Lynne Maner's adult life had been devoted to healing. Well-known in wellness circles, she was teaching stress management, energy therapy and spiritual philosophy.
But the central truth of her own life was fundamentally a figment of her imagination. And she remembers the exact moment when she understood what she had to do to change that.
On a pier waiting to board a cruise ship in Fort Lauderdale, Fla., in 2000, where she was slated to teach "life skills," a buddy called her emotional bluff.
Maner had referred to two of her former junior high teachers as "my lovers."
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Her friend corrected her. You mean "your molesters."
No, "they were my lovers, they were, they cared about me."
Her friend asked if she would call them that if they were her 8-year-old son's "lovers."
And the scales fell from her eyes.
The teachers who long ago had pretended to be her substitute family, asked her to keep their secrets, feigned love and exchanged attention for sex were uncovered for what they really were: predatory pedophiles.
Mothers don't allow that.
The revelation would be the start for Maner of an almost decade-long personal journey that in 2008 saw a jury award her $3.9 million from the Fayette County school system for ignoring allegations of the abuse. And, last week, her testimony was key to the criminal conviction of Jack Russell Hubbard and the impending conviction of Roberta Blackwell Walter for the crimes they committed against her.
30 years to justice
Maner, now 46, had been sexually abused from 1978 to 1982 by a succession of four teachers, a guidance counselor and an assistant principal while in Fayette County schools, according to testimony in the 2008 civil trial.
The first to come in contact were Walter, who was 32 and Roberta Blackwell then, and Hubbard, then 31. Blackwell likened herself to a mother figure and continued their relationship through Maner's high school years. Hubbard bragged repeatedly about "taking her virginity."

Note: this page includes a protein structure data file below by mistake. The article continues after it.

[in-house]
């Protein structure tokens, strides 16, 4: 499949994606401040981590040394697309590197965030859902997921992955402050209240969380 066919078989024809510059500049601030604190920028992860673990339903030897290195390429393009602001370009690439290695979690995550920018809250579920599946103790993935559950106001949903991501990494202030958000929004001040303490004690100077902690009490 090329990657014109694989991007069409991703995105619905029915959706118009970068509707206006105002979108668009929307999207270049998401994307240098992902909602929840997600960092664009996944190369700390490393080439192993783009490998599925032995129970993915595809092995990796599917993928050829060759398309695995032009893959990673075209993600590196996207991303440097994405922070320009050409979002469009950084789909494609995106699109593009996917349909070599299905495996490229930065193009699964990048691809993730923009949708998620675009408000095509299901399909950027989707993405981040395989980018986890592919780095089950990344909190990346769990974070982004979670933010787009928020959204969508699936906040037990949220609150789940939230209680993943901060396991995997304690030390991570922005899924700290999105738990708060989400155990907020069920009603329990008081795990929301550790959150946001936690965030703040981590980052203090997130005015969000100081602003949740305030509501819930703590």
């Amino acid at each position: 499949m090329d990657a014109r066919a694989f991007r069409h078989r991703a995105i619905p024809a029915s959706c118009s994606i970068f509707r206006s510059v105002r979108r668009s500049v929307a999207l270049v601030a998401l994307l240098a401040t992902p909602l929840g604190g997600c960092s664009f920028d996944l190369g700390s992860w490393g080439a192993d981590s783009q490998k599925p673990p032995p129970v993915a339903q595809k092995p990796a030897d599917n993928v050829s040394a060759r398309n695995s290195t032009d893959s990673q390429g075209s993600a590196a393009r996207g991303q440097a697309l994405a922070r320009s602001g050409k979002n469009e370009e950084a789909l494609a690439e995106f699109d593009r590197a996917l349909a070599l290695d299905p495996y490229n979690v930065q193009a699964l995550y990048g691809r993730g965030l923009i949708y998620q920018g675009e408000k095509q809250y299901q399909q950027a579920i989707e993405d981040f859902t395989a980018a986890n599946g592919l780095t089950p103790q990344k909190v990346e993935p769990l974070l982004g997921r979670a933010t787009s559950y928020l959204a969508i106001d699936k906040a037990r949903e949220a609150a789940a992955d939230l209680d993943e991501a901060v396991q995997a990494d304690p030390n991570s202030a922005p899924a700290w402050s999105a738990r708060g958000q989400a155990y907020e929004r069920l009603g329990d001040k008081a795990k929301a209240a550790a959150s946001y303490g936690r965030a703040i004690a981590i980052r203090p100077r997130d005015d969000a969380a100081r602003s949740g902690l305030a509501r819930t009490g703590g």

Last week, Blackwell testified against Hubbard in his criminal trial. For her testimony, she will receive a reduced sentence for misdemeanor sexual misconduct.
Hubbard was found guilty of one count of third-degree rape involving Maner and four counts of third-degree sodomy involving another student. Hubbard awaits sentencing.
In recent weeks, the civil verdict against the school district and the large financial judgment were upheld by the Kentucky Court of Appeals.
No others implicated by Maner will be criminally charged. The school district has asked the appellate court for a rehearing.
Telling her story
Lynne Maner, who in the last six years has sold her businesses, worked sporadically and otherwise lived these cases, starts by explaining how her 17-year-old son, Jade, has a 3.6 GPA, is an organic gardener and a really terrific songwriter. First things first, she says.
Now we can talk about her.
The truth about Maner's life is that the bad stuff about yourself is the most believable thing going. The victory is in getting up every morning and tamping it down. The compartmentalization she employed when she was being molested is a handy skill.
It works, she says, to "make me appear to be higher functioning than I really am."
On her best days, she finds the peace she has worked to find. On her worst, she stays in bed in physical pain, not sure where it hurts and not sure whom to complain to about exactly what. She has no health insurance and hasn't for most of her adult life.
She still figures, deep down, whatever bad that happened was somehow her fault. Then she remembers it isn't.
She lives in a small house outside of Fayette County. Since she had a child, she has never lived in Lexington, because she would never allow her son to go to Fayette County schools. Her home is cozy, worn, simple. Her favorite things are prominent: a colored chalk portrait of her as a small child, her tiny hand print outlined on the back in pencil; numerous pictures of her son; an authentic native American dream catcher; a Tibetan quartz singing bowl; a magic wand; guitars and song lyrics.
"Jade and I write songs because we can't afford therapy," she says, smiling.
Nearby are five cats. Charlie, the dog that owes Maner his life (and never seems to forget it) is plastered by her side. She found him, lying emaciated and belly-up, on a New Mexico highway with his mama, a pit bull, nearby. His paws had been scorched by the searing pavement. She thought she'd bury him. Instead, she put both dogs in her car, found the mama a good home and nursed Charlie to his 120-pound hulking happy self.
"What she does for a living," says pal Meriah Kruse, "is take care of others. You can't be in a really needy place to do that every day. That isn't her. She's highly intuitive, generous, bright, exceptional."